Looking under the hood at
beauty, complexity of cartograms

UPDATE: The Blog was a bit groggy this morning (it IS Monday, after all) so we didn't quite connect the interview Chicago Tribune Graphics Editor Steve Cavendish did last fall for that paper's Perspective section with Sunday's featured item about WorldMapper. We're very pleased to repost that interesting Q-and-A with Mark Newman ...

Q-and-A with WorldMapper's Mark Newman

Mark Newman sees the world a bit differently than the rest of us do.

Whereas you and I might see a map with borders, he sees algorithms and spatial representations. A University of Michigan physicist turned self-professed "map geek," Newman and a group of geographers in England have been turning data on topics such as population or mortality into a type of map called a cartogram.

Their WorldMapper project, which can be found at WorldMapper.org, takes information from the United Nations, the U.S. Census Bureau and other sources and puts them through a mathematical formula Newman developed a few years ago.

The result? Countries still have borders, but their area is now a visual representation of the data. Though cartograms aren't new, Newman's algorithm has given geographers an easier way to do them. In a recent conversation with the Tribune, he elaborated on his interest and how they work.

Q. Why are cartograms useful?
Cartograms are a striking way to visualize statistics on a map. By making countries, states or regions bigger or smaller according to their population or wealth or any other quantity of interest, we can see at a glance how different regions compare. All of the data we use in making our maps is freely available in the form of tables on the Internet, but tables aren't easy to read. These maps, on the other hand, allow people to take in the same data in a single, easily understood figure.

Q. You're a physicist. How did you get interested in mapping?
I do research on networks, such as computer networks and social networks, and first became interested in making cartograms as a tool for studying the spatial distribution of the nodes in some of these networks. Along with a colleague, Michael Gastner, I developed the computer technique used for making the maps. Only after we'd started making maps did we realize that this was something geographers were very interested in as well.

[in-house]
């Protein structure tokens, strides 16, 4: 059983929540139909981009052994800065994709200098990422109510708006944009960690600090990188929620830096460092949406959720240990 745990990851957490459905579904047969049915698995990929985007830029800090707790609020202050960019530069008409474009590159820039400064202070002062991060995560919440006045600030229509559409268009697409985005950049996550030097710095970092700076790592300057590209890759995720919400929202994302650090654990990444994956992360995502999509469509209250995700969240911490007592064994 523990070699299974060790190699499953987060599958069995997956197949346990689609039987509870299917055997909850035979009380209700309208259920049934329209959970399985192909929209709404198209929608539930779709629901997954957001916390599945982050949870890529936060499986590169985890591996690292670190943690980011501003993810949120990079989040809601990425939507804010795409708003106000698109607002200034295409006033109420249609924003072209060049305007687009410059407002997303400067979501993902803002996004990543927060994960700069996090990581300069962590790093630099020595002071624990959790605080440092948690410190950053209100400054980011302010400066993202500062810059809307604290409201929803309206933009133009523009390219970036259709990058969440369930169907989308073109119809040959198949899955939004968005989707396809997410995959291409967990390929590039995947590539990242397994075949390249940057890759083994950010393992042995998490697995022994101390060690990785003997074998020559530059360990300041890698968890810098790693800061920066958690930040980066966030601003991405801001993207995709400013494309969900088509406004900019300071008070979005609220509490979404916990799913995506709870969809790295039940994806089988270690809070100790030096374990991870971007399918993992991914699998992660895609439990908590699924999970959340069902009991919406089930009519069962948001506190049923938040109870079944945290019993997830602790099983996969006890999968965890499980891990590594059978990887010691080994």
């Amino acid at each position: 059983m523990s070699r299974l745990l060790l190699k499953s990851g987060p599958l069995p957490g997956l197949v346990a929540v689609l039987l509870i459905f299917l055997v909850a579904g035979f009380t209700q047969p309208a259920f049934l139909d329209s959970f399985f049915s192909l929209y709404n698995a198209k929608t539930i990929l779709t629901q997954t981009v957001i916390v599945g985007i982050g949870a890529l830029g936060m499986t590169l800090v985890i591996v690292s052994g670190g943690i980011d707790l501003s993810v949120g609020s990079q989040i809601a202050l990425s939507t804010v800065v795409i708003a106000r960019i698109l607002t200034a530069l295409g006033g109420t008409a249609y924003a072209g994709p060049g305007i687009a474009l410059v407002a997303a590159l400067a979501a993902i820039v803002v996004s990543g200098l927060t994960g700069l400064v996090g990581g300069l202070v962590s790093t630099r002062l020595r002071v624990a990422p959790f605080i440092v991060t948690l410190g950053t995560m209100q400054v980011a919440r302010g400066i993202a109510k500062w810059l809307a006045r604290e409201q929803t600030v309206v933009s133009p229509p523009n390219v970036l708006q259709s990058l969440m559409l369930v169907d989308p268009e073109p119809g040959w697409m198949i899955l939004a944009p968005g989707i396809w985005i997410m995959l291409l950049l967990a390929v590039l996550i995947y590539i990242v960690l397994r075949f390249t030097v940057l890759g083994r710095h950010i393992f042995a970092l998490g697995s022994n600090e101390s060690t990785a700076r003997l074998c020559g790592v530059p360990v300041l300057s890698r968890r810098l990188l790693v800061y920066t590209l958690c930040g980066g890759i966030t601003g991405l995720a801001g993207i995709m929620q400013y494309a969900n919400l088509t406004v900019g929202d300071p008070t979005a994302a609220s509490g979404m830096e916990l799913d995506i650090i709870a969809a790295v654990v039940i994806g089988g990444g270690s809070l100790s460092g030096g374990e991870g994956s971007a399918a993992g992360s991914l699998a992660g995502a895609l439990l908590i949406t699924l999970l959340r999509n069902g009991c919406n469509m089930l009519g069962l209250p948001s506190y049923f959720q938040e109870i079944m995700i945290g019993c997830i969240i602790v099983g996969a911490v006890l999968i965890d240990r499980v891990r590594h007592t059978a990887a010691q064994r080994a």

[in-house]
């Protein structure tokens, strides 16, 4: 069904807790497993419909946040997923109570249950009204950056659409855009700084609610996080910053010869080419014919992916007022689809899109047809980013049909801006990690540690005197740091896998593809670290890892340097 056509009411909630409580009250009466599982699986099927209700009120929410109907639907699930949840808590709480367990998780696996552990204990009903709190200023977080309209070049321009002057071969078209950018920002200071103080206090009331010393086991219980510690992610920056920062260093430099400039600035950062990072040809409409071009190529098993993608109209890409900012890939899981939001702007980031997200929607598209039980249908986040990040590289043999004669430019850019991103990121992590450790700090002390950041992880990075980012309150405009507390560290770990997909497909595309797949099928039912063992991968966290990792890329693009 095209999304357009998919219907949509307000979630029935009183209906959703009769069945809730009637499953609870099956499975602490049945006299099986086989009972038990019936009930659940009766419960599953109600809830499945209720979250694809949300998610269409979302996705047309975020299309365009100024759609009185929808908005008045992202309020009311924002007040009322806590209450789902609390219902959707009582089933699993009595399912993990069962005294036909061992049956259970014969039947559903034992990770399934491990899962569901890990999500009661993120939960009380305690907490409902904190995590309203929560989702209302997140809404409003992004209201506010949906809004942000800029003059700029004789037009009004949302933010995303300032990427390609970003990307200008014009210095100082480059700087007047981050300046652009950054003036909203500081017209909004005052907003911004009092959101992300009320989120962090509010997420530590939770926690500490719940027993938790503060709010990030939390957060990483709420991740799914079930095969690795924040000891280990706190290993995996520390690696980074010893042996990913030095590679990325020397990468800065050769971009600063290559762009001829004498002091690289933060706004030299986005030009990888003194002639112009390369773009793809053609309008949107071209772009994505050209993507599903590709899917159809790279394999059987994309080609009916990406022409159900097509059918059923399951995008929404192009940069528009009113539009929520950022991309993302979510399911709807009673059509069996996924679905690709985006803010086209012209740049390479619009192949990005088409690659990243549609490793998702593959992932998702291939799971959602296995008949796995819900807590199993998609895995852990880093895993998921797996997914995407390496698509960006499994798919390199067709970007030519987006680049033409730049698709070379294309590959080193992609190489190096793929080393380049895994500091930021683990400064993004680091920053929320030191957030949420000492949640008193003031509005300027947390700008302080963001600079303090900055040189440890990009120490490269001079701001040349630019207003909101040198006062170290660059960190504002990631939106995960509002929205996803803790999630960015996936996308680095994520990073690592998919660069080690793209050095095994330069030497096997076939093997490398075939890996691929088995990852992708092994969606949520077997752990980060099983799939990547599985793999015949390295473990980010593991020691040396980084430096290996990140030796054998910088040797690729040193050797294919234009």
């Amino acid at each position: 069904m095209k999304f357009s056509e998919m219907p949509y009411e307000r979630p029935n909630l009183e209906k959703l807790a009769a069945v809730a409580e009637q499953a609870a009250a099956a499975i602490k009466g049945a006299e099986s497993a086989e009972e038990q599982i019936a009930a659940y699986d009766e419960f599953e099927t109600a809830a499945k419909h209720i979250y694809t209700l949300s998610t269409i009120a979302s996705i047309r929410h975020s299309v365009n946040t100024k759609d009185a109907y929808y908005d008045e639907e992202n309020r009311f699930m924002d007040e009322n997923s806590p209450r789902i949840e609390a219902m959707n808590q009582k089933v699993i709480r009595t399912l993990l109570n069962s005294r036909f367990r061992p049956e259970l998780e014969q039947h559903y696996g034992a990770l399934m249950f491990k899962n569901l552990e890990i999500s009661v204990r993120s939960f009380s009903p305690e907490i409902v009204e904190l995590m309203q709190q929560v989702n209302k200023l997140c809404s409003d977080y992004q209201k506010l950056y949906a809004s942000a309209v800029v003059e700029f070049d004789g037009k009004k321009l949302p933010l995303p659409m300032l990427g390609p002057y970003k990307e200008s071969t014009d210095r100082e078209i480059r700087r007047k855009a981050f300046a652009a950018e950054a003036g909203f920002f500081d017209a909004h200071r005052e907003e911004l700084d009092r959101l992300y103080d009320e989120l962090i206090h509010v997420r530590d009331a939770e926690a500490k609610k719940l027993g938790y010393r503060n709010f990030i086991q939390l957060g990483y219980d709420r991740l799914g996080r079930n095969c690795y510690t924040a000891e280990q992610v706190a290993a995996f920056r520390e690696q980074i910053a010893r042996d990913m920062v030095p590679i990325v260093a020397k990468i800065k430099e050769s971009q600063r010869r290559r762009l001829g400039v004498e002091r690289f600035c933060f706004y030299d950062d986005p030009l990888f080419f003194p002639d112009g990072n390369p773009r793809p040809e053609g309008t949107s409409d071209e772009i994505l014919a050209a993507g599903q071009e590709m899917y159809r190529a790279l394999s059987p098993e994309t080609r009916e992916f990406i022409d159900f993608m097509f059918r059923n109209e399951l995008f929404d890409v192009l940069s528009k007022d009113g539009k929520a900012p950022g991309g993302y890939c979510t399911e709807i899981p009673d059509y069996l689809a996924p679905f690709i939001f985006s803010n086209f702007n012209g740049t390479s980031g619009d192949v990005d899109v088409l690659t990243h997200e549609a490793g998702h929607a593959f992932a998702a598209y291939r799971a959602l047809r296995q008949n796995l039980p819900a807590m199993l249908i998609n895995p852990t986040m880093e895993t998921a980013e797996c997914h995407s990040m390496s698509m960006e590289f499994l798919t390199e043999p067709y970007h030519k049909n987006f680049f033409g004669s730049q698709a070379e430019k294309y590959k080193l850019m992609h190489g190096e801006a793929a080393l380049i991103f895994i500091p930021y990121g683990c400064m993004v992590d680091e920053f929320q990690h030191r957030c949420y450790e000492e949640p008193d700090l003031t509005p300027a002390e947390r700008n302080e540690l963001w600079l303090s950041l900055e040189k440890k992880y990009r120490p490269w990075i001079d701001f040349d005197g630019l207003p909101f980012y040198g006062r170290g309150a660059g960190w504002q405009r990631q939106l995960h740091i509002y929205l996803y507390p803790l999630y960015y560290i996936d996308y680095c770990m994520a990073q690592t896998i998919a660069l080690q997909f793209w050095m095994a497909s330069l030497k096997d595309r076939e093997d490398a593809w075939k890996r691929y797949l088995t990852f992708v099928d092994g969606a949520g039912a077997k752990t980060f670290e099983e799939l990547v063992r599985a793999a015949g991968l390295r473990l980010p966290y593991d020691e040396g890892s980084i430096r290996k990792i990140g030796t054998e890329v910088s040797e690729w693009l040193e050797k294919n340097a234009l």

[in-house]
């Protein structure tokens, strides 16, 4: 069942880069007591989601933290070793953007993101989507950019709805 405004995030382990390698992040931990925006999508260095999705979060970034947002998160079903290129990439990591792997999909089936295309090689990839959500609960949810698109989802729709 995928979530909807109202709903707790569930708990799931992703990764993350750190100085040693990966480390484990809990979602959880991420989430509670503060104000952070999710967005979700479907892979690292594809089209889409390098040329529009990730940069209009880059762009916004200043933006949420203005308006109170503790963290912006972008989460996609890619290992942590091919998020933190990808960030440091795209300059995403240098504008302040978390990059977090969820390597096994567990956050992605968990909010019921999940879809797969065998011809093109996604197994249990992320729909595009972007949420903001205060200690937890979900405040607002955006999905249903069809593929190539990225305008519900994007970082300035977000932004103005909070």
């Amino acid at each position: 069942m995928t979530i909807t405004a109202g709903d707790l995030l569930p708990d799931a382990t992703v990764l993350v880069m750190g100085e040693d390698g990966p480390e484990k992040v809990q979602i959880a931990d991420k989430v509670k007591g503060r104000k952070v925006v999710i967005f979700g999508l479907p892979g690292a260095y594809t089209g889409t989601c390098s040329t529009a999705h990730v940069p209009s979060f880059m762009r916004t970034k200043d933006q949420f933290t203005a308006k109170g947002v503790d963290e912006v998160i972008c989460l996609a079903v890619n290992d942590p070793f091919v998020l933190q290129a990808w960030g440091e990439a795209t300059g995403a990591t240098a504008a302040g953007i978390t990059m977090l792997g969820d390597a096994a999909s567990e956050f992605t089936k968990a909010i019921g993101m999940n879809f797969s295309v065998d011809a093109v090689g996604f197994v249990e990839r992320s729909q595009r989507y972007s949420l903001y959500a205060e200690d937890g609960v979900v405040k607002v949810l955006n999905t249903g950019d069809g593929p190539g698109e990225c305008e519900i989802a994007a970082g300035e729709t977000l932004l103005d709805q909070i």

Q. There's some complicated math behind these maps. Can you give me a layman's explanation for it?
If we want to make a map in which the sizes of countries vary with, say, population, then we want to make countries larger -- spread them out more -- if they have larger populations.
We do this by making use of an analogy to the physical process of diffusion. (This is where the physics comes in.) Imagine dumping a bottle of black ink into a swimming pool. Initially, the ink would be concentrated in a small area -- very black -- while the rest of the water would be clear. As time goes by, however, the ink would spread out, and if we wait long enough it will end up uniformly distributed throughout the pool, with all the water being just slightly inky. This is the diffusion process.

In our work, we mimic the same process with population density. We let it spread out away from the places where it is highest -- the cities and greater metropolitan areas -- until it is uniform everywhere. And as it spreads we allow it to "carry along" the features of the map, such as country borders and coastlines, so that the countries with big populations expand while those with small populations remain small.

Q. Any surprises in the things you've mapped? What have you seen that you didn't expect?
The most surprising results for me have been in the sheer scale of things. Most of us know, for example, that the United States emits more greenhouse gases than other countries. We know that Africa has higher child mortality than does Europe or the Americas. We may even have seen the figures for these things in the newspapers or on TV.

But for me these maps bring home the true scale of things in a way that numbers on a page never really do.

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